The first Waltons episode has a hidden connection to the original Homecoming TV movie
Did you catch the small tribute to the original Grandpa Walton in ''The Foundling''?
The very first episode filmed for The Waltons was “The Hunt” about John-Boy’s struggles on his first turkey shoot. While it’s a great episode, and features Gunsmoke town drunk James Nusser as Jake the Junkman, it aired fourth. The story chosen to introduce audiences to (the series version of) the Walton family and their mountain home was the touching tale “The Foundling.”
It shows the family’s caring nature, and the conflicts that can arise between siblings, when a girl is left on their doorstep. They soon realize that young Holly is deaf and teach her sign language to communicate. Kami Cotler, who played youngest Walton daughter, Elizabeth, still remembers the finger spelling she learned as a seven year old!
"The Foundling” kicked off The Waltons series, but audiences first met the seven Walton children in the 1971 TV movie The Homecoming: A Christmas Story. The kids — Richard Thomas, Jon Walmsley, Judy Norton, Mary McDonough, Eric Scott, David W. Harper and Kami Cotler — all starred in the special and the show. But the only adult to appear in both was Grandma Walton herself, Ellen Corby.
John, Olivia, the Baldwin sisters, Ike Godsey, and Sheriff Bridges were all played by different actors in The Homecoming. Will Geer is famous for embodying Grandpa Walton in The Waltons, but the lovable patriarch was played by comedian Edgar Bergen in the TV movie.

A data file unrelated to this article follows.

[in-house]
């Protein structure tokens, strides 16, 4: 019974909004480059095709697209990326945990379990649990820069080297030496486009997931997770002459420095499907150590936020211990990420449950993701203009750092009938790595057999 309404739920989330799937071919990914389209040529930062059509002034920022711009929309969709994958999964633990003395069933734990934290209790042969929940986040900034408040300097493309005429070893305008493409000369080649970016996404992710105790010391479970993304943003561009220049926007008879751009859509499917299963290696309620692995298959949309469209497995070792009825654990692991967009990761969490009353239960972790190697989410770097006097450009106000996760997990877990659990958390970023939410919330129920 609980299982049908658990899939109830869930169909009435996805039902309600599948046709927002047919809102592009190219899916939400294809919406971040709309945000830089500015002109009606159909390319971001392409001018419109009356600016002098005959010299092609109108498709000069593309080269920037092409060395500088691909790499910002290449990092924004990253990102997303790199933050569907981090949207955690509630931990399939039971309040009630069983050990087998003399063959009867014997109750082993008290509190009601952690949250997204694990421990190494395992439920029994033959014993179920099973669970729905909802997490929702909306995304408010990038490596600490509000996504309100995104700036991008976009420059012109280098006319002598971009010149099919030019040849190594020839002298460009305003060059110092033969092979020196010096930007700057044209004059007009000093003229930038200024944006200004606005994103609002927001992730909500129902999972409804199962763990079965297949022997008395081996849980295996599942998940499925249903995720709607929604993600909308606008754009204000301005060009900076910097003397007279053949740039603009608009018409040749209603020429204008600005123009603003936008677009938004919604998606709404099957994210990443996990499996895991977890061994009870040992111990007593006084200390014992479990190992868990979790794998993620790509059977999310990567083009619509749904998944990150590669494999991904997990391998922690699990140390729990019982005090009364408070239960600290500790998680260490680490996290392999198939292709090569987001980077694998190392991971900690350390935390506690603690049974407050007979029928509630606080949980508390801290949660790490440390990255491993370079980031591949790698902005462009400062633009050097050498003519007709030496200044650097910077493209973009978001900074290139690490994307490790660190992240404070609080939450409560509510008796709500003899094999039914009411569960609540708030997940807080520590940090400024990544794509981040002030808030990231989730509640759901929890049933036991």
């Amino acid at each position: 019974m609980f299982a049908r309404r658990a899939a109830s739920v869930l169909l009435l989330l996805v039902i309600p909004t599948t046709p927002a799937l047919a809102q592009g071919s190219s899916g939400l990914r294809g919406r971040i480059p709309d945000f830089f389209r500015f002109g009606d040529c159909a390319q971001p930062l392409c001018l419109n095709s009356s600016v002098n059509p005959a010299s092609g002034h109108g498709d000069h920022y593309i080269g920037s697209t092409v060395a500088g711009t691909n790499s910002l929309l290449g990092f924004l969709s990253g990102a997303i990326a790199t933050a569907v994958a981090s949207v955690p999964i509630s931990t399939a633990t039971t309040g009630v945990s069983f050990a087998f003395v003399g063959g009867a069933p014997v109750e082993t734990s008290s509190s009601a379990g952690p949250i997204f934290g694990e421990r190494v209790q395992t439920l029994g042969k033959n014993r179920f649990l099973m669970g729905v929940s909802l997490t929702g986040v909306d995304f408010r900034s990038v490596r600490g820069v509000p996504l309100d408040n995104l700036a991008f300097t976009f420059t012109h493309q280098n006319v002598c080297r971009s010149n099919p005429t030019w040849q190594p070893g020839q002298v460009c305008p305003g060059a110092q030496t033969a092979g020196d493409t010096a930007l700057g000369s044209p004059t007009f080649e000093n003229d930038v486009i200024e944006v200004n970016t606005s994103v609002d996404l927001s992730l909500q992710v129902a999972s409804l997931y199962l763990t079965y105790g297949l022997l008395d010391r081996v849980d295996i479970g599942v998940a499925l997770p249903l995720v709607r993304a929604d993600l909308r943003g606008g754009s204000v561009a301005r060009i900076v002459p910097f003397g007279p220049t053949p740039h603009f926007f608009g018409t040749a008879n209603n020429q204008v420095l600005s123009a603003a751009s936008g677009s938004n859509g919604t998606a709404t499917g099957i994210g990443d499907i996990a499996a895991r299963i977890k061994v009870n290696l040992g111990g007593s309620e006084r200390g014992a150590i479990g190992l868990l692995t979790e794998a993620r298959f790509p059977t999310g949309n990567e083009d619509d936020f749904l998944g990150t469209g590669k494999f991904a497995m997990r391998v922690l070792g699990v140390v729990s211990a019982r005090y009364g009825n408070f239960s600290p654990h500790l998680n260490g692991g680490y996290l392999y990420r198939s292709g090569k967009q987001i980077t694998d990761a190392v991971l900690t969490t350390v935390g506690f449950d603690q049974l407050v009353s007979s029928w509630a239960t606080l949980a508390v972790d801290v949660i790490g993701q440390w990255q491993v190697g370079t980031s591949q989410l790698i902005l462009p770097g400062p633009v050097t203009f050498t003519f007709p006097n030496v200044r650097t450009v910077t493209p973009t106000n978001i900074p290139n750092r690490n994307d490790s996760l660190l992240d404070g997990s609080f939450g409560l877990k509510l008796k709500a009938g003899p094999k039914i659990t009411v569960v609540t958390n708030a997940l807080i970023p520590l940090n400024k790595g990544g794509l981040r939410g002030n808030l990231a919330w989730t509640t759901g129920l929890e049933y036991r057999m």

Bergen never appeared on The Waltons but his presence is definitely felt on the show. “The Foundling” features a hidden connection to the early Hollywood star that only longtime fans would notice.
Before playing elderly types in the Sixties and Seventies, Bergen became a household name performing on the radio in the 1930s. He had a ventriloquist act with the puppet of a witty boy named Charlie McCarthy. The fact that Bergen became a hit with a ventriloquist act on the radio is a testament to his talent. Audiences cared more about the voice and characterization of Charlie and less about whether they could see Bergen performing.
Because the height of Bergan and Charlie’s popularity coincides perfectly within the time period of The Waltons, the show was able to pay a small tribute to the original Grandpa Walton in the first episode.
As pointed out by Judy Norton in a video for her YouTube series revealing behind-the-scenes stories, the family laughs along to a Charlie McCarthy radio bit in “The Foundling.” It shows the alienation Holly feels because she can’t hear what everyone else is laughing at.
It’s a crucial moment important to the story of the episode. It’s also an under-the-radar connection to The Homecoming meant for the biggest Edgar Bergen fans, and a nostalgic look at the entertainment of that 1930s, something The Waltons did so well.